Career- and college-readiness standards do require that students be able to demonstrate fluency in mathematical calculations. However, the reality is that most individuals will have a calculator available at most times in school or on the job, and the focus of the test is on reasoning skills, not on calculations. If we were to prohibit the calculator on the entire test, we would need to allow extra time for calculation by hand, thus either requiring extended testing time or being unable to test the full range of higher order thinking skills that are a key component of the test.


Are short answer questions timed separately from the rest of the test like the Social Studies test?

Short answer items only appear on the Science module. They are not timed separately, and the 10-minute response guideline is only a suggestion to test-takers. The items are included within the overall timing of the Science module.

How much time is allotted for the entire Social Studies exam?

The Social Studies exam will be timed at 90 minutes, in two sections. The first section will be 65 minutes for all items except the extended response item, and the second section will consist of one 25-minute block for the extended response item.

What definition is GED Testing Service using for "Enduring Issues" on the 2014 GED® Social Studies exam?

For the purposes of the 2014 GED® Social Studies Test, an "enduring issue" is an important topic or idea that may be subject to ongoing discussion throughout multiple eras of history. Enduring issues will most likely not have simple solutions. Rather, they are ideas and concepts that we (the American people) continue to wrestle with as new situations arise.

What are some examples of enduring issues that will be covered on the new Social Studies exam?

Extended Response items on the 2014 GED® Social Studies test come from the civics and government domain and are focused on the theme Development of Modern Liberties and Democracy. As a result, most of the enduring issues will fall into four categories:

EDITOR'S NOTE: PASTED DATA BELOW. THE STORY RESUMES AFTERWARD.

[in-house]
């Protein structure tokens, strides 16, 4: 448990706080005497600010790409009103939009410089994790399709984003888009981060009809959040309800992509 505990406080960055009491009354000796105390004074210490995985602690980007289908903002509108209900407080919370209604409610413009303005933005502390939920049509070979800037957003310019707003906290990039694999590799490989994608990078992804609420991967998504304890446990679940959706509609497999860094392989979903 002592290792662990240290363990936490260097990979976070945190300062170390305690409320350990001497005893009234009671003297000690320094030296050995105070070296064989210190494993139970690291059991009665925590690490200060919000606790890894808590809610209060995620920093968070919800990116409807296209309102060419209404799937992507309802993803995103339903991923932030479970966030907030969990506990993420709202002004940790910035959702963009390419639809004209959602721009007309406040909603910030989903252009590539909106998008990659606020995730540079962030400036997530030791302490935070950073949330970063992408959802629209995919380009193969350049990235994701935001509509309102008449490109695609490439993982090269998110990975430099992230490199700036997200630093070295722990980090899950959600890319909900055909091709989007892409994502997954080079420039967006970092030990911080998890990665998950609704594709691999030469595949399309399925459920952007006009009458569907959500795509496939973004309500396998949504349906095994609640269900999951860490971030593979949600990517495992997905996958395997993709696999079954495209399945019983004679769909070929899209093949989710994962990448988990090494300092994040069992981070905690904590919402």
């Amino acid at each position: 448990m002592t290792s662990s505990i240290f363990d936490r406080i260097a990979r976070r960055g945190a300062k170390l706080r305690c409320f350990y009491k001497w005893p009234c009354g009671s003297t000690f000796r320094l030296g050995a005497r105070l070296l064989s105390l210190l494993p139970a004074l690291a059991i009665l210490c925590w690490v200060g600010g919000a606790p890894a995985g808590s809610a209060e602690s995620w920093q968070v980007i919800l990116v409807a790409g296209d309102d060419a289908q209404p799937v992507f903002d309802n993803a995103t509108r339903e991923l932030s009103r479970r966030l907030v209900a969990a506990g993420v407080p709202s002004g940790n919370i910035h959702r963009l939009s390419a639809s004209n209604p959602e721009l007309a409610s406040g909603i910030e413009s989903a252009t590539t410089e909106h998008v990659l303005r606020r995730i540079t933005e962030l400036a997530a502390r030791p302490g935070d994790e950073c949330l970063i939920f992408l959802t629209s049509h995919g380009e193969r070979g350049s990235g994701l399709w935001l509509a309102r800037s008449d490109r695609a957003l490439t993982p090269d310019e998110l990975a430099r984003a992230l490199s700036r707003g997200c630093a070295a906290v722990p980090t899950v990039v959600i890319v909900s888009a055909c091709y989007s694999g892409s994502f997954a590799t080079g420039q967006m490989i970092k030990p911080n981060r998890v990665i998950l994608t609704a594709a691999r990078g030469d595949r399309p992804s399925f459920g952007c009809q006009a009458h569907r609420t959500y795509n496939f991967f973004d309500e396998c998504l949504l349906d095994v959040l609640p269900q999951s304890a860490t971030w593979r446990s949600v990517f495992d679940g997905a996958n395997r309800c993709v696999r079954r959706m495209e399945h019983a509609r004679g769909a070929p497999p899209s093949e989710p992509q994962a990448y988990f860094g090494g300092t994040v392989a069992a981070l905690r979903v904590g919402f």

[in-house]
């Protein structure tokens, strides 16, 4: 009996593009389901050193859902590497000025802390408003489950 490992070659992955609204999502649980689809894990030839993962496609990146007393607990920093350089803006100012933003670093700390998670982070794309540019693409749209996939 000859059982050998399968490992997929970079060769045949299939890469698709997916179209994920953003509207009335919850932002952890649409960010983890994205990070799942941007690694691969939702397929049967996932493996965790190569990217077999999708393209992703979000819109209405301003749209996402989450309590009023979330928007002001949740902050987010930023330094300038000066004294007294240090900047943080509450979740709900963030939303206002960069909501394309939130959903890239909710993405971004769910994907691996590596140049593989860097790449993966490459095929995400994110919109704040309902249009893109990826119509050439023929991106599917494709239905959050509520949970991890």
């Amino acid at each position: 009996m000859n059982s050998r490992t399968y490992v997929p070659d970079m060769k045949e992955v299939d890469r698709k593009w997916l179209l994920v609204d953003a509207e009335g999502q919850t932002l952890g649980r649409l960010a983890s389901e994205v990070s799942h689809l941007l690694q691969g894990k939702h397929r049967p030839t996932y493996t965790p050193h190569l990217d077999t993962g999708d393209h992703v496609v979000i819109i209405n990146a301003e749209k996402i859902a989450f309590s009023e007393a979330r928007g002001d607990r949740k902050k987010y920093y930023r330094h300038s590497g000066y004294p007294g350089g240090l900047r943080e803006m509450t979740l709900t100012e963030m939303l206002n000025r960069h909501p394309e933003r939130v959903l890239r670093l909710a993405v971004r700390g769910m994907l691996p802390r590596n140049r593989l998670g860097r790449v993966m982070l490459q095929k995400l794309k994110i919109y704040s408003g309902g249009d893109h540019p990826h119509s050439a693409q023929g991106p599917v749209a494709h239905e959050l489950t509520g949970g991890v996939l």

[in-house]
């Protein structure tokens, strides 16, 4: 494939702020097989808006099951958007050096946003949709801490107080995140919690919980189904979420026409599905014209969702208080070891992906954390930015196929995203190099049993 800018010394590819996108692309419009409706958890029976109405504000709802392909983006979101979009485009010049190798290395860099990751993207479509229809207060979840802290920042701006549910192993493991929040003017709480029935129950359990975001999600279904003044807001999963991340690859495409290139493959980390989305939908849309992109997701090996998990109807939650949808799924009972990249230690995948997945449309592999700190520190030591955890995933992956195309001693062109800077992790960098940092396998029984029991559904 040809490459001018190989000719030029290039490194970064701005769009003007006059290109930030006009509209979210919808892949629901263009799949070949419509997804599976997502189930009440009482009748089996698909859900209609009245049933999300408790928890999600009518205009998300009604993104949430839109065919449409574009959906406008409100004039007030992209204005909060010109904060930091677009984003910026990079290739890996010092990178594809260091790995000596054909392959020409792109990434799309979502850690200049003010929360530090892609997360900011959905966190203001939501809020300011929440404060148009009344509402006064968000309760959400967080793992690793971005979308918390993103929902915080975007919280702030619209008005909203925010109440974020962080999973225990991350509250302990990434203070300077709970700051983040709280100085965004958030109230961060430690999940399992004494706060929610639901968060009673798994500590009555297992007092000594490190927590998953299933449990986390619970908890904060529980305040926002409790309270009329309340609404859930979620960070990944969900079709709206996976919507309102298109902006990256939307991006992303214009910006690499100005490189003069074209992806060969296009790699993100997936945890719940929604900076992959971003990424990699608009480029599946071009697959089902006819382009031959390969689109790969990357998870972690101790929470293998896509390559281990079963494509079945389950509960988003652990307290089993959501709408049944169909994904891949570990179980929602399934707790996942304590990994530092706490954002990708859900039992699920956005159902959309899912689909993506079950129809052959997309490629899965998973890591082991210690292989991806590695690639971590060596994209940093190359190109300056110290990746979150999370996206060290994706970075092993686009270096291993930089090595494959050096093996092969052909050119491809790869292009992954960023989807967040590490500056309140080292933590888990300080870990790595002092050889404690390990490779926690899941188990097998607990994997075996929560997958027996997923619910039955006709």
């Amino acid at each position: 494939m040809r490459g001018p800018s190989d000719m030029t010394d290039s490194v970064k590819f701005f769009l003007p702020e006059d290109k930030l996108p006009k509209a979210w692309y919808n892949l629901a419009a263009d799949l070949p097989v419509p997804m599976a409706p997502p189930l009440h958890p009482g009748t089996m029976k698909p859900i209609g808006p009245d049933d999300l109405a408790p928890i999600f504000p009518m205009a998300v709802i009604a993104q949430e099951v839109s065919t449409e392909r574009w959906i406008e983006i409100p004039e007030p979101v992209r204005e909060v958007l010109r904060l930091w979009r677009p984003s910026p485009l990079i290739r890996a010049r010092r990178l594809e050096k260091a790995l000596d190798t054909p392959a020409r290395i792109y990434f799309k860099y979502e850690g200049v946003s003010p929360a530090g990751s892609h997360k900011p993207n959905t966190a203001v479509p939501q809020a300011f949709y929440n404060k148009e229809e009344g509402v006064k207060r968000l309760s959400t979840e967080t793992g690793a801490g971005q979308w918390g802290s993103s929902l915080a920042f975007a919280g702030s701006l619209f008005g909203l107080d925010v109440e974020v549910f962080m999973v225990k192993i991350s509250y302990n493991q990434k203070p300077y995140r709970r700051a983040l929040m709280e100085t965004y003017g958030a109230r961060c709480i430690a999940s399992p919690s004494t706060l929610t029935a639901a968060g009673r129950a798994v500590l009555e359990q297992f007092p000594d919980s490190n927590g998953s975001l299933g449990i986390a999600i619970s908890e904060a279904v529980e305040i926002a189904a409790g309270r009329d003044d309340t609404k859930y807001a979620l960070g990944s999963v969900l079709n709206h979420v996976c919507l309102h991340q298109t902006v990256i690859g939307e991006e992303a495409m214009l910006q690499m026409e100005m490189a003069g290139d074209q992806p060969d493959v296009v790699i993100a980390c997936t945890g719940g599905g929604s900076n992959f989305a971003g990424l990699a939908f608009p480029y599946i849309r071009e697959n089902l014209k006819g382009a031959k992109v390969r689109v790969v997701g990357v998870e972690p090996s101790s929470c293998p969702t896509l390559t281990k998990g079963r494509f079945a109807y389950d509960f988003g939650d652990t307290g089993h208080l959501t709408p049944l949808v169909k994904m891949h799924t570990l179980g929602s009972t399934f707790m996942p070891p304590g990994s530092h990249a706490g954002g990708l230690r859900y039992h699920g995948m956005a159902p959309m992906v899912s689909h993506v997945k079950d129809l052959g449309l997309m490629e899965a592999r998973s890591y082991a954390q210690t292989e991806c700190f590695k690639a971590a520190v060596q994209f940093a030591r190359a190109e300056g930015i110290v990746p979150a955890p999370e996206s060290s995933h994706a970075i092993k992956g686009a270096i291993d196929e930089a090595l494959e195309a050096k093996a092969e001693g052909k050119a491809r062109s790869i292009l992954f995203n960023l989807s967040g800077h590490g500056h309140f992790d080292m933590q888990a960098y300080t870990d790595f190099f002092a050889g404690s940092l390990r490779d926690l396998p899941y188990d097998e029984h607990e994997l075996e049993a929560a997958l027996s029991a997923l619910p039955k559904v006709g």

• Citizens’ rights in conflict with some other societal interest
  • Separation of powers
  • Checks and balances
  • States' rights versus federal power





Will different questions be worth different values?

Yes, different questions on the test will be worth different score points. So, for example, a test item with two drop-down selections would be worth two points, since the test-taker is being asked two separate things about one set of stimulus material.

Are drop-down items no longer part of the Science module?

Drop-down items are still included as part of the Science module.

Will the Reasoning through Language Arts (RLA) contain both an extended response and two short answers?

No, only one extended response item will appear on the RLA test.

What are hot-spot questions and are there examples?

See Chapter 1 of the Assessment Guide for Educators for a description and examples of "hot-spot” items.

What happens if you try to add an extra bar on a drag-and-drop graph item beyond the set number of bars that there is a place for on the question?

On drag-and-drop items such as the one you are referring to in which a test-taker drags bars and places them on the graph, dragging an extra bar beyond the number required on the graph will replace whatever bar was in place on the graph with the new bar, and then return the original bar to the “inventory.”

How many short answers on the social studies? Is short answer considered the same as fill in the blank? 

There are no short answer items on Social Studies exam, only an extended response item. Short answer items only appear on the Science exam and require the equivalent of about a paragraph as a response. Short answer items are different from fill-in-the-blank items, which usually consist of one word or number that needs to be entered into the blank, as opposed to an entire paragraph.